When Walter Hill was flipping through the first 40 pages of the science fiction/horror script that became "Alien," he considered it turgid, a snooze.
"I thought it was just terrible," said Hill, who co-wrote and co-produced the movie with his partner, David Giler. It barely diverted Hill from watching Jimmy Carter's acceptance speech at the 1976 Democratic convention, which was on his TV in the background.
Then Hill got to the now-infamous "chest-burster scene," where a creepy little critter — with a head like a slimy, tiny sperm whale — explodes from the chest of a spaceship's executive officer and traumatizes the crew.
"I had never read anything like it or seen anything like it," he said. "I began to think that if you did a good version of the screenplay — so it didn't insult your intelligence — and then shot it like an A movie, you might just have something."
Hill said by phone from Beverly Hills, "Just about any movie you see today that is expensive and made by a studio is essentially a B movie" — a bare-bones genre film that doesn't go beyond the usual kiss-kiss-bang-bang.
But when Hill went to work on "Alien," it was revolutionary to do "a B movie as if it were an A" — giving an exploitation script a dramatic spine, outstanding cinematography and a first-class score.
"Still, we were very irreverent about it," Hill recalled. "David even proposed the ad line, 'It will scare the pants off your date.'"
20th Century Fox later came up with a better line: "In space, no one can hear you scream."
The next selection for the 'Gunky's Basement' series, curated for the Maryland Film Festival by musician Dan Deacon and artist-filmmaker Jimmy Joe Roche, "Alien" plays a cunning game of "gotcha!" with its audience. The skillful, clever build to that "chest-bursting scene" has given it more staying power than all the movies it has influenced, from "Leviathan" to "Pitch Black."
Hill, who'd become a hot writer in Hollywood with scripts like "The Getaway" (the Steve McQueen version), had just launched his directorial career with the great Charles Bronson film "Hard Times" (he'd go on to direct such classics as "The Long Riders" and TV's "Broken Trail").
It's funny to think of Hill reading the original script with one eye while watching Carter deliver his address with the other. "Alien" comes out of the zeitgeist that produced Carter's "malaise" speech. The skipper (Tom Skerritt) mistrusts the science officer (Ian Holm). The blue-collar engineers or "truckers in space" — Harry Dean Stanton in a baseball cap, Yaphet Kotto in a sweatband — are at odds with the officers. By the end, the corporate bosses' intention to study a predator for potential biological weapons devastates the crew. But the bad vibes often play like deadpan comedy.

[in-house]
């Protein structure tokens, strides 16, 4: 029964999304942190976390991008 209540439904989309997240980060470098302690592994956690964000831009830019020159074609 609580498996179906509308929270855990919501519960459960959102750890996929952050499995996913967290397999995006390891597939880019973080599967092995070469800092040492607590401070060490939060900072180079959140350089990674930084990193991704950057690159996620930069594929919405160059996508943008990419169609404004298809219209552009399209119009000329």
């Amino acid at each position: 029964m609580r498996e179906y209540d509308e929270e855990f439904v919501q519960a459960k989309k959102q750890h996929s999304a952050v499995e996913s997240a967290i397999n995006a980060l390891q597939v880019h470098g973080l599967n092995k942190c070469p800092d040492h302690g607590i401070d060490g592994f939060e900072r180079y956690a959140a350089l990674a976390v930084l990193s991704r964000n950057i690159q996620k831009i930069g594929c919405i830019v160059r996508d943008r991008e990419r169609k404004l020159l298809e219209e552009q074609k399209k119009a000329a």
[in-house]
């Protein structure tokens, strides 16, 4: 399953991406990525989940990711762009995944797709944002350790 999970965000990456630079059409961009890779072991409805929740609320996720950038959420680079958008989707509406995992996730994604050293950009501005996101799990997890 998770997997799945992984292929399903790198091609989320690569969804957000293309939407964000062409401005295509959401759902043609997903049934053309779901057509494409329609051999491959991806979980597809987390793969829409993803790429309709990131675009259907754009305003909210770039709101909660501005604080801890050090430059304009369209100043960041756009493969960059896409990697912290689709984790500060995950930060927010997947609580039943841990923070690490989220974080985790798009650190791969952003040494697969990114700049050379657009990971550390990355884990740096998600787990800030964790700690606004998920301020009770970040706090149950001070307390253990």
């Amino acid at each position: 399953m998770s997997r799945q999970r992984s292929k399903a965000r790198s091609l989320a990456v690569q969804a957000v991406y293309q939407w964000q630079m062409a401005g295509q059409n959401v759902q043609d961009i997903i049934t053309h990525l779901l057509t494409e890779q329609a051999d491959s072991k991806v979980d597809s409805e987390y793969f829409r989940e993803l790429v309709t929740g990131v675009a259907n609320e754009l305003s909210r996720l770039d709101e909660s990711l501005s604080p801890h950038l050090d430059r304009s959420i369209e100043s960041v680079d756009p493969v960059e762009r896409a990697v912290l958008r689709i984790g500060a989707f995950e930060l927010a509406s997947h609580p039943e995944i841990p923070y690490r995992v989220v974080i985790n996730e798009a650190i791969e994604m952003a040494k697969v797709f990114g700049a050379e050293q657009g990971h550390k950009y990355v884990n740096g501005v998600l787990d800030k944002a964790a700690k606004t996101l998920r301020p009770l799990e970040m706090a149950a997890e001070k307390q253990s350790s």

The Nostromo, the scene of almost all the action, is a commercial towing vehicle hauling a refinery and 20 millions tons of ore back to Earth. The ship's crew is coed and eclectic (it includes two women, a couple of Brits and an African-American). Their antagonist couldn't be more, well, alien. It's a freak of nature: "A perfect organism," the science officer says. "Its structural perfection matched only by its hostility." The plot kicks in when the Nostromo's computer, "Mother," awakens its crew of seven to answer a distress signal from a planetoid on their route. Several follow that signal into the bowels of an abandoned ship. A monster plants itself in one of them and is taken onto the Nostromo.
This alien grows from a gross oblong egg to what looks like an enormous wart with digits and a tentacle, and then into that baby leviathan. Off-screen it transforms into a snaky devil, complete with pointed tale. It's an evolutionary Satan, absorbing the strength of its victims like a vampire.
"Part of what sets 'Alien' apart," said Hill, "is that for a science-fiction film, it's more of a horror-monster movie. And for a horror film it's set in an interesting place — a spaceship in the middle of nowhere, instead of a Gothic-looking house."
Hill and Giler made the Nostromo's warrant officer a woman, then turned the second half of the film from an objective adventure to a subjective thriller told from her point of view. Hill thinks this was key to the film's popular triumph.
"This kind of story works better with a female lead," said Hill. "Audiences will impute a kind of vulnerability to her that they wouldn't to a traditional male lead." As producers, they fought to cast an unknown in that role. "If it was somebody who was a well-known movie star, you would always know she would prevail. We wanted that to be in greater doubt than it usually is in films." Sigourney Weaver won the role. It's a thrill to see her Warrant Officer Ripley emerge from the ensemble as a smart, tough officer — and then assume a valiant hero's role.
"We had an unknown film director, Ridley Scott, who made what I think is still his best movie by far," said Hill. "And we had an inexperienced actress, but we could have looked around for 10 years and not found anyone better than Sigourney. It was a lucky movie."